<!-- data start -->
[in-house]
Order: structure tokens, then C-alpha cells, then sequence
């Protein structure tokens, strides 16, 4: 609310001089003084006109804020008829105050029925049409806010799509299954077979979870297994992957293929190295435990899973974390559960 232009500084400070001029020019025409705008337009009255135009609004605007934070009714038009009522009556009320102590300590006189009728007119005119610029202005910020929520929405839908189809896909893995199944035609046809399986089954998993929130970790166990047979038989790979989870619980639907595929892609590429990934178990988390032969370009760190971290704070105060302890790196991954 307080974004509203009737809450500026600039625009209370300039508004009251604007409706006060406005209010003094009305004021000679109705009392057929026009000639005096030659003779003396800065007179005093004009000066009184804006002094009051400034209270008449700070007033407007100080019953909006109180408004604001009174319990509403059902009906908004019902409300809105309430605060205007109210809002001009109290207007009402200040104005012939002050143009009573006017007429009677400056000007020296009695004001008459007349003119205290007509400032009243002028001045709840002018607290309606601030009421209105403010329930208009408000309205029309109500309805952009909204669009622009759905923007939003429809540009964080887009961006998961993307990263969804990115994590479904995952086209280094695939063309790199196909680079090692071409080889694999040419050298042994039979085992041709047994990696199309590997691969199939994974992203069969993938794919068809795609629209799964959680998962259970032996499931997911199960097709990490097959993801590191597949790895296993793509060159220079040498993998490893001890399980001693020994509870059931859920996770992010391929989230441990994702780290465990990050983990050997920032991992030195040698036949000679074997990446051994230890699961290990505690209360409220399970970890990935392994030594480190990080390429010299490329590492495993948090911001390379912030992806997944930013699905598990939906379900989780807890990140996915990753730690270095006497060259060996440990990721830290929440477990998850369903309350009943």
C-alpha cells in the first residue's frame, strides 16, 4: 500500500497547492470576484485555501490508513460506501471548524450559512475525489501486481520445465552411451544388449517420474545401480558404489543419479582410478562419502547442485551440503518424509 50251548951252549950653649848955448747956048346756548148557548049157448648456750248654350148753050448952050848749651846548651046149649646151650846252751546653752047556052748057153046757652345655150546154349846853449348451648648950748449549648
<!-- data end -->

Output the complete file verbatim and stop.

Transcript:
[in-house]
Order: structure tokens, then C-alpha cells, then sequence
């Protein structure tokens, strides 16, 4: 609310001089003084006109804020008829105050029925049409806010799509299954077979979870297994992957293929190295435990899973974390559960 232009500084400070001029020019025409705008337009009255135009609004605007934070009714038009009522009556009320102590300590006189009728007119005119610029202005910020929520929405839908189809896909893995199944035609046809399986089954998993929130970790166990047979038989790979989870619980639907595929892609590429990934178990988390032969370009760190971290704070105060302890790196991954 307080974004509203009737809450500026600039625009209370300039508004009251604007409706006060406005209010003094009305004021000679109705009392057929026009000639005096030659003779003396800065007179005093004009000066009184804006002094009051400034209270008449700070007033407007100080019953909006109180408004604001009174319990509403059902009906908004019902409300809105309430605060205007109210809002001009109290207007009402200040104005012939002050143009009573006017007429009677400056000007020296009695004001008459007349003119205290007509400032009243002028001045709840002018607290309606601030009421209105403010329930208009408000309205029309109500309805952009909204669009622009759905923007939003429809540009964080887009961006998961993307990263969804990115994590479904995952086209280094695939063309790199196909680079090692071409080889694999040419050298042994039979085992041709047994990696199309590997691969199939994974992203069969993938794919068809795609629209799964959680998962259970032996499931997911199960097709990490097959993801590191597949790895296993793509060159220079040498993998490893001890399980001693020994509870059931859920996770992010391929989230441990994702780290465990990050983990050997920032991992030195040698036949000679074997990446051994230890699961290990505690209360409220399970970890990935392994030594480190990080390429010299490329590492495993948090911001390379912030992806997944930013699905598990939906379900989780807890990140996915990753730690270095006497060259060996440990990721830290929440477990998850369903309350009943």
C-alpha cells in the first residue's frame, strides 16, 4: 500500500497547492470576484485555501490508513460506501471548524450559512475525489501486481520445465552411451544388449517420474545401480558404489543419479582410478562419502547442485551440503518424509 50251548951252549950653649848955448747956048346756548148557548049157448648456750248654350148753050448952050848749651846548651046149649646151650846252751546653752047556052748057153046757652345655150546154349846853449348451648648950748449549648